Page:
The biogas is captured, to produce heat and electricity for use in engines, and fuel cells. Biogas can also be upgraded into biomethane, also called renewable natural gas or RNG, and injected into natural gas pipelines or used as a vehicle fuel. The liquid and solid digested material, called digest state, is frequently used as a soil amendment.
Renewable Natural Gas
Renewable natural gas (RNG) is a type of natural gas that is produced from renewable sources, such as landfills, agricultural waste, and wastewater treatment plants. Note that, RNG is similar in composition to conventional natural gas, However, it has a lower carbon content therefore considered a more sustainable energy source.
Methods for Methane formation
Thermogenic formation: The gas is formed in the same manner as natural gas.
Biogenic formation: Methane is produced by biological activity as microorganisms attempt to decompose the remains of marine life (as above, primarily marine phytoplankton and zooplankton). In this case, methane is produced by the anoxic behaviors of methanogenic bacteria.
Industrial formation: Given its cheap abundance of natural gas, there is little incentive to produce methane industrially. Methane can be produced by hydrogenating carbon dioxide through the Sabatier process. Methane is also a side product of the hydrogenation of carbon monoxide in the Fischer-Tropsch process, which is practiced on a large scale to produce longer-chain molecules than methane.
Is methane gas the same as natural gas?
Methane is the primary constituent of natural gas. The two are not the same though.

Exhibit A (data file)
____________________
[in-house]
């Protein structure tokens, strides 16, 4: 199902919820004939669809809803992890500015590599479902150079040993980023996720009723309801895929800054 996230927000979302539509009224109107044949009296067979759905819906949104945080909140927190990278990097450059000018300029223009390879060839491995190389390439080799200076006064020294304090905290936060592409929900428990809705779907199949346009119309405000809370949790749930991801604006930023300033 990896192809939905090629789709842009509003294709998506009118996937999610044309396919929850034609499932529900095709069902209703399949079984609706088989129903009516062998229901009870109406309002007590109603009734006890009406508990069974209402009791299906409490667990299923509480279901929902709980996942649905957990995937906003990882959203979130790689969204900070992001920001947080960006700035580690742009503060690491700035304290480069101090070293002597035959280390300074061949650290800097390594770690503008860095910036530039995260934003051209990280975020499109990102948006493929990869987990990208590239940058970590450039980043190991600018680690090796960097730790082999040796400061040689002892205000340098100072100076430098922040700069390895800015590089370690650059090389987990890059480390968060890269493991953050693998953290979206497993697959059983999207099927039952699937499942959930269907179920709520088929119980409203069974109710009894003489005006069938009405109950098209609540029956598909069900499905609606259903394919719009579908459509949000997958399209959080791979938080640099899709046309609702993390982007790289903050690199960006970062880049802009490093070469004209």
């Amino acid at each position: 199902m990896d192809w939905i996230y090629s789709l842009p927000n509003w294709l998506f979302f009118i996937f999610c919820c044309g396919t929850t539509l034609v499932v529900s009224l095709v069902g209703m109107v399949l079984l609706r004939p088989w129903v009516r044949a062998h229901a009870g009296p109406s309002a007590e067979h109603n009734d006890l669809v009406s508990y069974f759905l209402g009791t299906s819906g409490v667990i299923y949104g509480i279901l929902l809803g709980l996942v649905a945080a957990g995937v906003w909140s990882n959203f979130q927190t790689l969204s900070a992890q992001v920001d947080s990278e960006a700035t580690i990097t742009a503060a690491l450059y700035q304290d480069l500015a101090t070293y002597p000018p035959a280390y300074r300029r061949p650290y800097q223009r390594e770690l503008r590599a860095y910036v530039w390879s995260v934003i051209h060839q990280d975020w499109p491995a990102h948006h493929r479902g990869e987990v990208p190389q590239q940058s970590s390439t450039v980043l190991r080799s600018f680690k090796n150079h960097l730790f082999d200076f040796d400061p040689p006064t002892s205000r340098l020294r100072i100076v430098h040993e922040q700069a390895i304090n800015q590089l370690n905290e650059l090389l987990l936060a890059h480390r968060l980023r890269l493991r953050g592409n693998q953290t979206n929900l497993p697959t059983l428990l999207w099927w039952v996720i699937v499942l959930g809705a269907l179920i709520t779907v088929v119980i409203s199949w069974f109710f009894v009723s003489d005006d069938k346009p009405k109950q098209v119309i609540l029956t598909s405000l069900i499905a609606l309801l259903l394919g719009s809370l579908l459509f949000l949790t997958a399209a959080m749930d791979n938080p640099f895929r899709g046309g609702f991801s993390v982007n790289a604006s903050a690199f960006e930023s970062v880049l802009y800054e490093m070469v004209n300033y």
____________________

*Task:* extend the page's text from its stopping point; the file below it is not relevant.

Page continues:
How did natural gas form?
Most natural gas has been formed through either biogenic or thermogenic processes.
Biogenic process: is formed when methanogenic organisms in landfills and shallow sediments anaerobically decompose without being subjected to high temperatures and pressures.
Thermogenic process: Takes a much longer period of time to form and is created when organic matter is heated and compressed deep underground.
Where is natural gas found?
Natural gas is found in rock formations deep below the surface of the Earth.
Is natural gas the cleanest fuel?
Yes, Compared with some other fossil fuels, natural gas emits the least amount of carbon dioxide into the air when combusted, making natural gas the cleanest burning fossil fuel of all.
Is natural gas a fossil fuel?
Coal, crude oil, and natural gas are all considered fossil fuels because they were formed from the buried remains of plants and animals that lived millions of years ago
What’s the difference between natural gas and Petroleum gas?
Natural gas is methane(CH4) with various combinations of other hydrocarbons which are formed by the decomposition of plant and animal matter under intense pressure.
Petroleum gas is gaseous petroleum that mainly contains butane or propane. It uses natural gas as its raw material and then purifies it to much cleaner gas.
How is methane stored?
Methane is mainly stored in micropores (<2 nm) or mesopores (2–50 nm) at supercritical temperatures (above 273.15 K) over a wide range of pressures (up to 50 MPa) in shale gas reservoirs and vehicular applications.